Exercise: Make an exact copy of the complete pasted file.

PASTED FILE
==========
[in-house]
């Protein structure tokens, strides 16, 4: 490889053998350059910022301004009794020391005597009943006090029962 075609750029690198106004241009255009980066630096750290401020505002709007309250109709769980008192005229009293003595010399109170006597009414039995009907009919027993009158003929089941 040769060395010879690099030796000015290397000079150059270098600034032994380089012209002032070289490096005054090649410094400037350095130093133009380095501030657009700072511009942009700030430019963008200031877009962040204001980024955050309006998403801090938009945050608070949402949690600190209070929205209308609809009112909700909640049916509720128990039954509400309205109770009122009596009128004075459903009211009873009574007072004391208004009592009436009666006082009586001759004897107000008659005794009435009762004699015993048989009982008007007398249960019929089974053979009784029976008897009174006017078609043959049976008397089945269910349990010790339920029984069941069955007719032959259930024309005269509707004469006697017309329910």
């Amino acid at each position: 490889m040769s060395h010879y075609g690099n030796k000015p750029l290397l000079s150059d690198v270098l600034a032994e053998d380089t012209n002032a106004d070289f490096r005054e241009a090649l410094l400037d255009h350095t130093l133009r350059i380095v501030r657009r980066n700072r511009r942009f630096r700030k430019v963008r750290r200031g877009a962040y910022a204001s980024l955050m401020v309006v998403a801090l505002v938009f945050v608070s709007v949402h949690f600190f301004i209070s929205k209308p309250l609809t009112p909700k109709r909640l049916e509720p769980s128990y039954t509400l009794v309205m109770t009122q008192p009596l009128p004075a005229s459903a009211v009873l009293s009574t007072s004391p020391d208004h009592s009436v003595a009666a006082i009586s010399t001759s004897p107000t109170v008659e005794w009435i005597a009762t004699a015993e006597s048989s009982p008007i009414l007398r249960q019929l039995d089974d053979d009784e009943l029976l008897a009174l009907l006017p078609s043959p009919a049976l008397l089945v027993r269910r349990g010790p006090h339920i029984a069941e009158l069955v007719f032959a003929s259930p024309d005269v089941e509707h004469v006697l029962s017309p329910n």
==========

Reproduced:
[in-house]
């Protein structure tokens, strides 16, 4: 490889053998350059910022301004009794020391005597009943006090029962 075609750029690198106004241009255009980066630096750290401020505002709007309250109709769980008192005229009293003595010399109170006597009414039995009907009919027993009158003929089941 040769060395010879690099030796000015290397000079150059270098600034032994380089012209002032070289490096005054090649410094400037350095130093133009380095501030657009700072511009942009700030430019963008200031877009962040204001980024955050309006998403801090938009945050608070949402949690600190209070929205209308609809009112909700909640049916509720128990039954509400309205109770009122009596009128004075459903009211009873009574007072004391208004009592009436009666006082009586001759004897107000008659005794009435009762004699015993048989009982008007007398249960019929089974053979009784029976008897009174006017078609043959049976008397089945269910349990010790339920029984069941069955007719032959259930024309005269509707004469006697017309329910």
């Amino acid at each position: 490889m040769s060395h010879y075609g690099n030796k000015p750029l290397l000079s150059d690198v270098l600034a032994e053998d380089t012209n002032a106004d070289f490096r005054e241009a090649l410094l400037d255009h350095t130093l133009r350059i380095v501030r657009r980066n700072r511009r942009f630096r700030k430019v963008r750290r200031g877009a962040y910022a204001s980024l955050m401020v309006v998403a801090l505002v938009f945050v608070s709007v949402h949690f600190f301004i209070s929205k209308p309250l609809t009112p909700k109709r909640l049916e509720p769980s128990y039954t509400l009794v309205m109770t009122q008192p009596l009128p004075a005229s459903a009211v009873l009293s009574t007072s004391p020391d208004h009592s009436v003595a009666a006082i009586s010399t001759s004897p107000t109170v008659e005794w009435i005597a009762t004699a015993e006597s048989s009982p008007i009414l007398r249960q019929l039995d089974d053979d009784e009943l029976l008897a009174l009907l006017p078609s043959p009919a049976l008397l089945v027993r269910r349990g010790p006090h339920i029984a069941e009158l069955v007719f032959a003929s259930p024309d005269v089941e509707h004469v006697l029962s017309p329910n």